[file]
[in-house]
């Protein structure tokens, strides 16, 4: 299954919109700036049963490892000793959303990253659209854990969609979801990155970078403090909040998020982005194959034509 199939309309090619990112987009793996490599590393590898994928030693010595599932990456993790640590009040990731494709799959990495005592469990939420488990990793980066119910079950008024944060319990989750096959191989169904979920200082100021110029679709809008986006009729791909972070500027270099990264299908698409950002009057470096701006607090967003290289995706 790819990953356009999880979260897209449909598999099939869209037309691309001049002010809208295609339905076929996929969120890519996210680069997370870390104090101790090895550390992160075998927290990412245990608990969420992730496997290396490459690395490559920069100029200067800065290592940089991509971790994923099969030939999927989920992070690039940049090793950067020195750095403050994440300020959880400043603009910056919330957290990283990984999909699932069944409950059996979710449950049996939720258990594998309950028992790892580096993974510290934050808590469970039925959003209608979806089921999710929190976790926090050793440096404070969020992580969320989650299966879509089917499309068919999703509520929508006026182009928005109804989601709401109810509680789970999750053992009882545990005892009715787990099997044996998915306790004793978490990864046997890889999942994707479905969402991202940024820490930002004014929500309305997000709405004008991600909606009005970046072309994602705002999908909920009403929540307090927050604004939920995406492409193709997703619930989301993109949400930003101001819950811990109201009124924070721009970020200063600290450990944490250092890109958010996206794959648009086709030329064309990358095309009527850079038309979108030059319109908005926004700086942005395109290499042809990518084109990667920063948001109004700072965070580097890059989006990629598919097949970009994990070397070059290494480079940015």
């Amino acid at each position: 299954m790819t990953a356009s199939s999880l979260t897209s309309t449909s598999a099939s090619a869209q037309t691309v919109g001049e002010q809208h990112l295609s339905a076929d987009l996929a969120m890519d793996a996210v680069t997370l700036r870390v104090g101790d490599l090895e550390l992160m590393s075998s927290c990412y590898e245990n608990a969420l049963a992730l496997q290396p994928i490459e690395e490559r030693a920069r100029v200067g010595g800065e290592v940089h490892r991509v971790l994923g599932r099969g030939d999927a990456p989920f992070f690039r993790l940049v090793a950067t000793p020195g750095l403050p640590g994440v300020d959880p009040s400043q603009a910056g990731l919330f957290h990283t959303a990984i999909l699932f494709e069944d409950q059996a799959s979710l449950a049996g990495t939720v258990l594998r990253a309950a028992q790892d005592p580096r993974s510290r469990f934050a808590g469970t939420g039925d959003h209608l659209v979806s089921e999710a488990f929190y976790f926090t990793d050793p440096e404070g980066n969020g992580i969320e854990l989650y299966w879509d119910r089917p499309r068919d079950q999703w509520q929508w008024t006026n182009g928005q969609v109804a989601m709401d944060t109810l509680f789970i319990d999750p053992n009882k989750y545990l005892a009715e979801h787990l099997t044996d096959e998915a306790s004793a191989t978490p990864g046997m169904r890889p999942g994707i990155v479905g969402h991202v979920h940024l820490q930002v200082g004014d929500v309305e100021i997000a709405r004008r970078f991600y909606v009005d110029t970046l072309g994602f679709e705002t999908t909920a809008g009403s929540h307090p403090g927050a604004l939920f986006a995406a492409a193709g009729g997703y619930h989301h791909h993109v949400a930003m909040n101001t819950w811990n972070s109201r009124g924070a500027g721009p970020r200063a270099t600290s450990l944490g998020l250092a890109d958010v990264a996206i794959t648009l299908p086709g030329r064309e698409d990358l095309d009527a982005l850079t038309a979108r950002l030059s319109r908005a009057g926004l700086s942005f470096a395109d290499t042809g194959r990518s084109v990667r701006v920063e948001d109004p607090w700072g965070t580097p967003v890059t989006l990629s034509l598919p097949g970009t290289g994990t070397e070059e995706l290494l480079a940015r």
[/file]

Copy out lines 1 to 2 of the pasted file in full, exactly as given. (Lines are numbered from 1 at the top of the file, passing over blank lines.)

[in-house]
């Protein structure tokens, strides 16, 4: 299954919109700036049963490892000793959303990253659209854990969609979801990155970078403090909040998020982005194959034509 199939309309090619990112987009793996490599590393590898994928030693010595599932990456993790640590009040990731494709799959990495005592469990939420488990990793980066119910079950008024944060319990989750096959191989169904979920200082100021110029679709809008986006009729791909972070500027270099990264299908698409950002009057470096701006607090967003290289995706 790819990953356009999880979260897209449909598999099939869209037309691309001049002010809208295609339905076929996929969120890519996210680069997370870390104090101790090895550390992160075998927290990412245990608990969420992730496997290396490459690395490559920069100029200067800065290592940089991509971790994923099969030939999927989920992070690039940049090793950067020195750095403050994440300020959880400043603009910056919330957290990283990984999909699932069944409950059996979710449950049996939720258990594998309950028992790892580096993974510290934050808590469970039925959003209608979806089921999710929190976790926090050793440096404070969020992580969320989650299966879509089917499309068919999703509520929508006026182009928005109804989601709401109810509680789970999750053992009882545990005892009715787990099997044996998915306790004793978490990864046997890889999942994707479905969402991202940024820490930002004014929500309305997000709405004008991600909606009005970046072309994602705002999908909920009403929540307090927050604004939920995406492409193709997703619930989301993109949400930003101001819950811990109201009124924070721009970020200063600290450990944490250092890109958010996206794959648009086709030329064309990358095309009527850079038309979108030059319109908005926004700086942005395109290499042809990518084109990667920063948001109004700072965070580097890059989006990629598919097949970009994990070397070059290494480079940015």